The application must therefore be dismissed.

...

HIS HONOUR:  Now the question of costs arises.  I consider that the costs of the application ought to follow the event, with one exception.  That exception relates to the appearance before Mr Justice Chesterman on the 19th of December when his Honour reserved costs. 

 

The date might have been used for the final determination of the application, avoiding the necessity for a second appearance. 

 

That it was not used for that purpose is largely attributable to the fact that on 14th December Mr Reid in the office of the Director of Public Prosecutions wrote objecting to a final determination of the matter on 19th December.  The principal reason for doing so was the lack of availability of a transcript of the proceedings on the second day of the committal.  No transcript of the hearing on that day was included in the affidavit material in support of the application.  That is a perfectly understandable decision.  On the applicant's case, the second day had no significance.  As the case has been argued, on the respondent's case too, the second day has no significance.

 

So deferring the hearing to adduce evidence which, on both sides, was irrelevant is scarcely an efficient choice.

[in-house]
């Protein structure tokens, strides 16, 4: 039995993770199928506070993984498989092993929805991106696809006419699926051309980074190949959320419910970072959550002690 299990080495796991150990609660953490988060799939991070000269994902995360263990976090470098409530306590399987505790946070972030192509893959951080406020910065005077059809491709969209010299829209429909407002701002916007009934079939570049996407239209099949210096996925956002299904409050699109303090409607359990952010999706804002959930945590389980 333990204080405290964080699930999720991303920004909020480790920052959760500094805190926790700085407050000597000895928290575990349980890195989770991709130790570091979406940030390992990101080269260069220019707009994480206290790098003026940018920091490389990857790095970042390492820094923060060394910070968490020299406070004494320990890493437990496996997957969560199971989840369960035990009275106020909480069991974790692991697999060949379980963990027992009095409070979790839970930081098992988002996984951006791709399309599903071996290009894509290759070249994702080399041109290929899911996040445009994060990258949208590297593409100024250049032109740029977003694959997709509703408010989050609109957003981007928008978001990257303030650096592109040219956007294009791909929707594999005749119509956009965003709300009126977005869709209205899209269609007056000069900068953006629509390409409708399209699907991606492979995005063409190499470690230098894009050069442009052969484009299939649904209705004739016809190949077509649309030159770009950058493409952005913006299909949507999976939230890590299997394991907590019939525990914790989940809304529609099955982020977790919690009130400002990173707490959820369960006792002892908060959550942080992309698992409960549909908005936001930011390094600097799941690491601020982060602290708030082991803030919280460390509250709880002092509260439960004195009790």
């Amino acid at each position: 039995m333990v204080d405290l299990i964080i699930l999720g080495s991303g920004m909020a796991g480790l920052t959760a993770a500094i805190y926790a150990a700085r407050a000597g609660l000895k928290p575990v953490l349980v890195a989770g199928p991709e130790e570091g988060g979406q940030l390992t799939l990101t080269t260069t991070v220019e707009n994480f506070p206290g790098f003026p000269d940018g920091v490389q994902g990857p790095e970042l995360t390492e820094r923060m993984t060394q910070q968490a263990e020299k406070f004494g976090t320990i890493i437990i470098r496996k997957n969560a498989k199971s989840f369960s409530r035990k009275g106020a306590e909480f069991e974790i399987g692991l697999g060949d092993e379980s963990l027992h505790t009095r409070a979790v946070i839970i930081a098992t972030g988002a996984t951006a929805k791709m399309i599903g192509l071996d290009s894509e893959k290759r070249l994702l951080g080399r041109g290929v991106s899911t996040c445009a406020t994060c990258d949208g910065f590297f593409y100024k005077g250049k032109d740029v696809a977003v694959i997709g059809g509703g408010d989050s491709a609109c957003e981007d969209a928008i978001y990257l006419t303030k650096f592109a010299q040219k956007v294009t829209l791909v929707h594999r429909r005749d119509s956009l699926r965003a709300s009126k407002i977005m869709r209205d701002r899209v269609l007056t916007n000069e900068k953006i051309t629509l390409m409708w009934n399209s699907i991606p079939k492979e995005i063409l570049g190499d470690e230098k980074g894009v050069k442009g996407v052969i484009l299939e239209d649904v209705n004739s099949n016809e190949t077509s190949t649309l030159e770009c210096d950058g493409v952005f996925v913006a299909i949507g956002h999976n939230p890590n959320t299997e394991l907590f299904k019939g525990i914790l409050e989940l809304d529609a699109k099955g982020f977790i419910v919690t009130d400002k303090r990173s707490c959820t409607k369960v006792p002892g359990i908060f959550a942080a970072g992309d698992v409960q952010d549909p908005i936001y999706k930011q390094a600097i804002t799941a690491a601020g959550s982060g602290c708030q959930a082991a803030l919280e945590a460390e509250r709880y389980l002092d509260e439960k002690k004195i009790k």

Eventually, the Director's office resiled from the position that it would not accept that the hearing on the 19th could be used for final determination.  That was commendable.  Unfortunately, however, the decision was communicated so late that the applicant's counsel was unable to obtain a flight to be in Brisbane on the 19th. 

 

Mr Justice Chesterman made a separate order reserving the costs of the day.  I consider that the respondent Court not to have any costs of that day. 

 

There will be an order that the applicant pay the respondent's costs of and incidental to the application to be assessed except the costs reserved on the 19th of December 2006.

...

 

HIS HONOUR:  I order that the respondent pay the costs reserved by Mr Justice Chesterman on the 19th of December 2006.

...

Close

Editorial Notes

  • Published Case Name:

    Vines v Mulcahy & Gordon

  • Shortened Case Name:

    Vines v Mulcahy

  • MNC:

    [2007] QSC 6

  • Court:

    QSC

  • Judge(s):

    Byrne J

  • Date:

    08 Jan 2007

Litigation History

No Litigation History

Appeal Status

No Status